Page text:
growth factor–2 (FGF-2) and heparin-binding epidermal growth factor–like growth factor (HB-EGF), on
neurogenesis in the principal neuroproliferative regions
of the adult mouse brain, the rostral subventricular
zone (SVZ), and the subgranular zone (SGZ) of the
hippocampal dentate gyrus.
Materials and Methods
Male CD1 mice weighing 30 to 40gm were given 20␮l of a
10␮g/ml solution of FGF-2 or HB-EGF into the right naris,
five times at 5-minute intervals, and this was repeated twice
daily for 1 week. Bromodeoxyuridine (BrdU; 50mg/kg;
Sigma, St. Louis, MO) was dissolved in saline and given by
the intraperitoneal route, twice daily with doses spaced 8
hours apart, for the same week, and animals were killed 24
hours after the final BrdU dose.
For BrdU immunohistochemistry, brains (five per condition) were removed after perfusion with saline and 4% paraformaldehyde in phosphate-buffered saline (PBS). Adjacent
50␮m sections, corresponding to coronal coordinates interaural 3.94 to 4.9mm, bregma ⫺0.14 to bregma ⫺1.10mm
(SVZ) and interaural 1.26 to 2.46mm, bregma ⫺1.34 to
bregma ⫺2.54 (dentate gyrus), were cut with a cryostat and
stored at ⫺80°C. Sections were pretreated with 50% formamide, 280mM NaCl and 30mM sodium citrate at 65°C for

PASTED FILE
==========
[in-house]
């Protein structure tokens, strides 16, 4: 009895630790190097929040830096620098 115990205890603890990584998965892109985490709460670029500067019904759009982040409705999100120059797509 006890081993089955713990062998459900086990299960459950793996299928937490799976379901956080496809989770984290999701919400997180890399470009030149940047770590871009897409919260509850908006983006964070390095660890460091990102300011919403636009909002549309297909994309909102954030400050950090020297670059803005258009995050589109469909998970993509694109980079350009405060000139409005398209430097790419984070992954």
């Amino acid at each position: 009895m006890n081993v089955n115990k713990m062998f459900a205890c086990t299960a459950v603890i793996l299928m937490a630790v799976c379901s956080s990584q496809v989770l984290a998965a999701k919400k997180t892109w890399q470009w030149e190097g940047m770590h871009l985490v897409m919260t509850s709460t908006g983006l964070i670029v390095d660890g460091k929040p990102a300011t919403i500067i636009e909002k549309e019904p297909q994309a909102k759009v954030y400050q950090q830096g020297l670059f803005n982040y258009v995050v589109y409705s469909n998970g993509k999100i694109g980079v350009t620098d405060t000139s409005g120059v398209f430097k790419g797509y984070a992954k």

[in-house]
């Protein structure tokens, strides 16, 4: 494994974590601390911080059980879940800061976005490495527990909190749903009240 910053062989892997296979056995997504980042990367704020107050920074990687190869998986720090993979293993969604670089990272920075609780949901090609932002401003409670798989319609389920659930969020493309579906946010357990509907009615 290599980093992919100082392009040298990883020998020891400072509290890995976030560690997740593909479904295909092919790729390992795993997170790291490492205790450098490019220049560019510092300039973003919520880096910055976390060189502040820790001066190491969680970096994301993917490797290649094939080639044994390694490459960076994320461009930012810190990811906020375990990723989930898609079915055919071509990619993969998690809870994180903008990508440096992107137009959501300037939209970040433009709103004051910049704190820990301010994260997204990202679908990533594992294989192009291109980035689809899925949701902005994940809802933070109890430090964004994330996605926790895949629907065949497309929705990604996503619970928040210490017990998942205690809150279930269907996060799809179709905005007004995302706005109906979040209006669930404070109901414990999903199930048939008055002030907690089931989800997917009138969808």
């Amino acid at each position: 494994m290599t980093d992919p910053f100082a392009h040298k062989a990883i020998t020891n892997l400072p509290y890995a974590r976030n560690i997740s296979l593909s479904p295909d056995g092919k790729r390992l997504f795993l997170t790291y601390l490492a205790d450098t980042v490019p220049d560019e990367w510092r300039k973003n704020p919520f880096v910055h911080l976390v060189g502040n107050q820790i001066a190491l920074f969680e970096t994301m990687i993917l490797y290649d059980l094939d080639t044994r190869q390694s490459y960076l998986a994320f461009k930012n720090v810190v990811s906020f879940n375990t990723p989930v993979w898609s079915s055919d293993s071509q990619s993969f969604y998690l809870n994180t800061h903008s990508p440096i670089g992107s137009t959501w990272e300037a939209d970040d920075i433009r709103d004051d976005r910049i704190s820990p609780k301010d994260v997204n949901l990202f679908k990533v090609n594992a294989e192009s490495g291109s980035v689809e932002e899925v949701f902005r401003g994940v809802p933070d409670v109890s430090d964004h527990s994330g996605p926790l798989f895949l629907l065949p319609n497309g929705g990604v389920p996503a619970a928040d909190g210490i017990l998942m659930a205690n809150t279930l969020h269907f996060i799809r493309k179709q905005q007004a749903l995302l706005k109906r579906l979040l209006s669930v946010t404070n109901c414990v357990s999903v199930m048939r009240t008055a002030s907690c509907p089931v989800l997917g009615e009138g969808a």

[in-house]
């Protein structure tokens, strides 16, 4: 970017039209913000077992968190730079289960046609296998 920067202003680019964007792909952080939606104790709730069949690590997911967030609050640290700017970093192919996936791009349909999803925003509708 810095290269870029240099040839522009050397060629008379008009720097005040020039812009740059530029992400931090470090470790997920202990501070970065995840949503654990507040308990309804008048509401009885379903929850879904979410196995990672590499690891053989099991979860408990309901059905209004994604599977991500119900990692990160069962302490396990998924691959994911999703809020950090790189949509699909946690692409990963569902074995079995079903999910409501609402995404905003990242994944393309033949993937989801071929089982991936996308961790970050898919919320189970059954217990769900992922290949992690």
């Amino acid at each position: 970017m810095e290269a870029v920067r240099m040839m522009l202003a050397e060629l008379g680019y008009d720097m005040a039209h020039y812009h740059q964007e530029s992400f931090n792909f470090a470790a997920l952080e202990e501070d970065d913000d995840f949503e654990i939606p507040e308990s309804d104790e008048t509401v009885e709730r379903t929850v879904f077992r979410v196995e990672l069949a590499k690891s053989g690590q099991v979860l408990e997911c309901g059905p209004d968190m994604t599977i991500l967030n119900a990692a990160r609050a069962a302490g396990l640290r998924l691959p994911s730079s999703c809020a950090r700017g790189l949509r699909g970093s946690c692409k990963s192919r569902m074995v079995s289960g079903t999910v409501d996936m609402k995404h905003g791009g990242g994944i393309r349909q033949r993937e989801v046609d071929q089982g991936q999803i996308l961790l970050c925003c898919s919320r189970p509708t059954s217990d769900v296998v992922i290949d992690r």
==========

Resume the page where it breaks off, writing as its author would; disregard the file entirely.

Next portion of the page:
2 hours, incubated in 2M HCl at 37°C for 30 minutes, and
rinsed in 0.1M boric acid (pH 8.5) at room temperature for
10 minutes. Sections were incubated in 1% H2O2 in PBS
for 15 minutes, in blocking solution (2% goat serum, 0.3%
Triton X-100, and 0.1% bovine serum albumin in PBS) for
2 hours at room temperature, and with 2␮g/ml of mouse
monoclonal anti–BrdU antibody (Roche, Indianapolis, IN)
at 4°C overnight. Sections were washed with PBS, incubated
with biotinylated goat anti–mouse secondary antibody
(1:200; Vector Laboratories, Burlingame, CA) for 2 hours at
25°C, washed, and placed in avidin-peroxidase conjugate
(Vector) solution for 1 hour. The horseradish peroxidase reaction was detected with 0.05% diaminobenzidine and
0.03% H2O2. Processing was stopped with H2O and sections were dehydrated through graded alcohols, cleared in
xylene, and coverslipped in permanent mounting medium
(Vector). Sections were examined with a Nikon E300 epifluorescence microscope.
BrdU-positive cells in SGZ and SVZ were counted blindly